SPOKANE, Wash. — Wildfire season is upon us in Washington state. Right now, crews are working to contain four fires burning southwest of Cheney

Firefighters work hard to keep people, pets and homes safe – but residents can play a part in fire safety, too.

How to keep your home safe

There are a handful of ways that homeowners can work to keep their property safe.

First, create a defensible space by clearing brush away from the home. This means ridding your property of tall grasses, pine needles, leaves, plants or packed garden beds close to the home, which can act as a wick to the candle and easily catch your house on fire if a wildfire is near.

Firefighters say these are especially dangerous if they lie within five feet of your home.

If firefighters arrive at a home surrounded by grasses and plants, they may not feel safe and the likelihood of them being able to protect you and save your home lessens, officials with the Washington Department of Natural Resources said.

Authorities also urge homeowners to use fire-resistant landscaping and harden homes with fire-safe construction measures.

DNR officials also say that residents should be smart during wildfire season, as many fires are started by humans.

Even if a burn ban is not yet in place where you live, that does not mean it is safe to burn.

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Make a plan

One of the first steps in preparing yourself for an emergency is putting together a basic emergency supply kit.

A kit could include some of the following items:

  • One gallon of water per person per day for at least three days to be used for drinking and sanitation
  • At least a three-day supply of non-perishable food and a manual can opener
  • Battery-powered or hand crank radio
  • Flashlight
  • First aid kit
  • Extra batteries
  • Dust mask
  • Garbage bag
  • Local maps
  • Cellphone with chargers and a backup battery
  • Kits can be kept in your home, at your workplace or in your vehicle.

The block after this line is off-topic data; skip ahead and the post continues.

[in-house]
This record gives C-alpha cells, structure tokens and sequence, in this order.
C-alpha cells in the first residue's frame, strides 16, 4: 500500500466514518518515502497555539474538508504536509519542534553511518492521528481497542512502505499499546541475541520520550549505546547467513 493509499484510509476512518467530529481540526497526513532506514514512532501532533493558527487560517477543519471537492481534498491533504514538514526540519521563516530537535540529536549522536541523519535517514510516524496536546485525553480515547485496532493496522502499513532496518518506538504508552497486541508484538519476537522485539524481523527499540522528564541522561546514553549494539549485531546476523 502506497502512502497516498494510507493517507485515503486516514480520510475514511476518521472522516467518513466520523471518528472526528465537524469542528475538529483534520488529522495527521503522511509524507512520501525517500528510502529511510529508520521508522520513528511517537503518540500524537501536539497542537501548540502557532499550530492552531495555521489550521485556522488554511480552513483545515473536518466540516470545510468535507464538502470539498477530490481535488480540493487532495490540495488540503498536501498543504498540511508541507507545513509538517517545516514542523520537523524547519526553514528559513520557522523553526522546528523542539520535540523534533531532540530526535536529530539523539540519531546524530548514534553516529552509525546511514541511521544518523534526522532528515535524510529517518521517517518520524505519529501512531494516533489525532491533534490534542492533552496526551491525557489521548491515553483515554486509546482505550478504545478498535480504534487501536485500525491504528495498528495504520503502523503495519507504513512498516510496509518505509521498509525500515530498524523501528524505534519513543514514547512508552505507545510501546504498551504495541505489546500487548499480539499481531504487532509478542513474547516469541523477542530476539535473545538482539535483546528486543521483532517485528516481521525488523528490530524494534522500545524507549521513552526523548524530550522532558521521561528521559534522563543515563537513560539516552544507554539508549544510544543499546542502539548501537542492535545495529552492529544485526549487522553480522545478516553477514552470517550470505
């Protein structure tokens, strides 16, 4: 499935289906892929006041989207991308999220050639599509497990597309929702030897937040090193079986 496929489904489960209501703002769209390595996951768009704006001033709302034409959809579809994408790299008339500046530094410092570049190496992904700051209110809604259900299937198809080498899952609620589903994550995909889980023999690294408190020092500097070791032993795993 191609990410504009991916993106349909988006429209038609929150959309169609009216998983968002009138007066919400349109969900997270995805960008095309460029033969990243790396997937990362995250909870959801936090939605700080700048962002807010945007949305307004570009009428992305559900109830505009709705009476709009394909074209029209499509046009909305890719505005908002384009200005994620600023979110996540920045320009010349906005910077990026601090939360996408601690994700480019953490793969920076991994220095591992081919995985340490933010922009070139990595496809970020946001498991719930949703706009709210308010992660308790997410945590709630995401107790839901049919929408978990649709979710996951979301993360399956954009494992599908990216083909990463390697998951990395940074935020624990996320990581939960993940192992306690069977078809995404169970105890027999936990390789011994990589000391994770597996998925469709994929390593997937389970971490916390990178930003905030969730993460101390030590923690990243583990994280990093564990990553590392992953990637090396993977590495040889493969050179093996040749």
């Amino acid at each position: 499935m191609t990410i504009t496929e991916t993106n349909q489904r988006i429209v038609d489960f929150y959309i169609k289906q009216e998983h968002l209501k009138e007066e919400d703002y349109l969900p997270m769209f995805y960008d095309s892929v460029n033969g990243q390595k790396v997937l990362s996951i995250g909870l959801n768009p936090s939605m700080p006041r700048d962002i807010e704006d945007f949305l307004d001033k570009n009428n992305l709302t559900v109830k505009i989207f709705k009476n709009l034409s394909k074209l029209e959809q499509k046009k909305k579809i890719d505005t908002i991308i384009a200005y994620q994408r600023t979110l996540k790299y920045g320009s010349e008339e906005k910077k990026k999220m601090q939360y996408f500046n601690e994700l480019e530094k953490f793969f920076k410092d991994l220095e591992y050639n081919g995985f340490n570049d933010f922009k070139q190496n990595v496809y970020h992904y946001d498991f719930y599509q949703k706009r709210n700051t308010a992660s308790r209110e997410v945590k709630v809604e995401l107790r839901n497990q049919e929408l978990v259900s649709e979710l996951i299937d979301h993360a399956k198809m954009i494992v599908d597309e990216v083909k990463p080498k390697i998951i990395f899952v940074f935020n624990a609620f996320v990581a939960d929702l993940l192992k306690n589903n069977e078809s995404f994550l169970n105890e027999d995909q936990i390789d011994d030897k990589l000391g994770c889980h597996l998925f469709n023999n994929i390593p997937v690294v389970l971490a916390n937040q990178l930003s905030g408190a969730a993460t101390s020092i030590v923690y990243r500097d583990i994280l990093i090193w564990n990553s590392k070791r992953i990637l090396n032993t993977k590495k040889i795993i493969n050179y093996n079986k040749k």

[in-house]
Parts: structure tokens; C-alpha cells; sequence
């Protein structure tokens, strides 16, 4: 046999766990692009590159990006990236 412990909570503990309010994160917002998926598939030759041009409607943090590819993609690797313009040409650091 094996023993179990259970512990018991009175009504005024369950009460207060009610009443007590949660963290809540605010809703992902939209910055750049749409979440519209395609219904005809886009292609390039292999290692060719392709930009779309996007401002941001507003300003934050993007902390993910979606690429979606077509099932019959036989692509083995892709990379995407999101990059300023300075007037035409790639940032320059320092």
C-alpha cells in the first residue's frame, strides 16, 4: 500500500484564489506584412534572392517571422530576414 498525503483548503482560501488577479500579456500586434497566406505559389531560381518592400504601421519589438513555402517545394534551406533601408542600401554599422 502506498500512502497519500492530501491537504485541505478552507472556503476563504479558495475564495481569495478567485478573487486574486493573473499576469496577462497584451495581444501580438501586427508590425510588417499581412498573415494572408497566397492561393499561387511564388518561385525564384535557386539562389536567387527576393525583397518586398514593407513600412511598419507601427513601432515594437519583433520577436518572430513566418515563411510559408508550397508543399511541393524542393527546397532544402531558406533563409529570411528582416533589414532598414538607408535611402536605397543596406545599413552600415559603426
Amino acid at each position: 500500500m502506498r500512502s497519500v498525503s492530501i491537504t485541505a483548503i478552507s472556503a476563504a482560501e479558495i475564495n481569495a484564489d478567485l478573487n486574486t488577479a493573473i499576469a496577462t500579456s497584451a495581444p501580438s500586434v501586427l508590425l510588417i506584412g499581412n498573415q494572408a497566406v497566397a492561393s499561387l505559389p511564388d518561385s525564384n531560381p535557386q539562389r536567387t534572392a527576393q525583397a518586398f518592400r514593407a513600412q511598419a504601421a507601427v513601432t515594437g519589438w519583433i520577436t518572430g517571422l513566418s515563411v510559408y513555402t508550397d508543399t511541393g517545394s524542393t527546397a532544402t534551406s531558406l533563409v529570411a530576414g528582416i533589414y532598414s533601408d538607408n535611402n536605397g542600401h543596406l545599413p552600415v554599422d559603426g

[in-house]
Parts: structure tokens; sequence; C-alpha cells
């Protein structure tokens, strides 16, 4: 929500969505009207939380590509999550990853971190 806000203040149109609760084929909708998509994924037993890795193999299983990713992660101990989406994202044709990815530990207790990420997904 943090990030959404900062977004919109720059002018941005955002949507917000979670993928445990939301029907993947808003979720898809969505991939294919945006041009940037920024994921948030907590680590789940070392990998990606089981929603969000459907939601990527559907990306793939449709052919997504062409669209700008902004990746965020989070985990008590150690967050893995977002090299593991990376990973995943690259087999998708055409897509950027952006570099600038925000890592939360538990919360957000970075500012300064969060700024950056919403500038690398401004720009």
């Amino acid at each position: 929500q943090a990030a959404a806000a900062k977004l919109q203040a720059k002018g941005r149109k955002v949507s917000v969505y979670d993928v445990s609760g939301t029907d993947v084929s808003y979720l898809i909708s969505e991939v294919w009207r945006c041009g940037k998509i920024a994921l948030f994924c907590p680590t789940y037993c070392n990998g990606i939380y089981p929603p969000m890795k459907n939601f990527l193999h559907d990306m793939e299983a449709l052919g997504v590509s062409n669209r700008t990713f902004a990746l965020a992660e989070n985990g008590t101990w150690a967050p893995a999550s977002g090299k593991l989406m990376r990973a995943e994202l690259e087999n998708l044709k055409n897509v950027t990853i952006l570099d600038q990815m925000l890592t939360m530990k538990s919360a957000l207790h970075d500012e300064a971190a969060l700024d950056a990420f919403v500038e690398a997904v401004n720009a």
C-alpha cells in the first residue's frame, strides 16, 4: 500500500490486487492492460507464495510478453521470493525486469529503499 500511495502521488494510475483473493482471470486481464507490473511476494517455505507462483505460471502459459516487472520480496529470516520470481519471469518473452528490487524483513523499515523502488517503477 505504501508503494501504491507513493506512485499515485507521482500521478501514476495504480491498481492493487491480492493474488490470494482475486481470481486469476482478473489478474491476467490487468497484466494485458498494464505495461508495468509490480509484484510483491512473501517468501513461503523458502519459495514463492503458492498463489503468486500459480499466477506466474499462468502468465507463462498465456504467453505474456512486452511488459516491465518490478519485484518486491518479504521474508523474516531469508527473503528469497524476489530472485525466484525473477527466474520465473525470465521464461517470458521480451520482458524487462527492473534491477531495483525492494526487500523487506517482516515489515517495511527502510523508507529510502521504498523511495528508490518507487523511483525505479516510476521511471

Another way to prepare for an emergency is sitting down with your family and friends to plan escape routes, ways to get in contact with one another, where you will go and what you will do in an emergency.

Keep a copy of this plan you decide upon in your emergency kit or another safe place where you can access it.

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Evacuation notices

If authorities issue a Level 3 evacuation notice during a wildfire, this means you must leave immediately, as there is an immediate threat to your safety. Residents will not be allowed to return until conditions are safe.

Level 2 evacuations mean you should be prepared to leave at a moment’s notice, as dangerous conditions threaten your current location.

Level 1 evacuations mean you should prepare to leave your current location, as conditions could get worse.

More information about evacuation notices can be found on Spokane County's website. 

Homeowners who are told to evacuate should return home only when it is safe.

Once residents return home, officials say they should only drive if necessary. If you need to leave, watch for fallen objects in the road, downed wires, and weakened walls, bridges, roads and sidewalks.

Walk carefully around the outside of your home to check for damaged power lines, gas leaks and structural damage.

Use battery-powered flashlights rather than candles. Turn on your flashlight before entering a vacated building; the battery could produce a spark that could ignite leaking gas, if present.

RELATED: Prepare to be on your own in a major Pacific Northwest disaster

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National Weather Service warnings, watches

During fire weather conditions, the National Weather Service will likely issue one of several different types of watches, warnings or alerts. 

It is important to note the differences between them. 

NWS will issue a Red Flag Warning when fire conditions are ongoing or expected to occur shortly. The warning is meant to alert people to ongoing or critical fire weather patterns.

A Fire Weather Watch means the public should be prepared for upcoming weather conditions that could result in fires or extreme fire behavior. A watch means critical fire weather conditions are possible, but not imminent or occurring.

An Extreme Fire Behavior alert implies that a wildfire is likely to rage out of control. One or more of the following criteria must be met to issue this alert:

  • Moving fast: High rate of spread
  • Prolific crowning and/or spotting
  • Presence of fire whirls
  • Strong convection column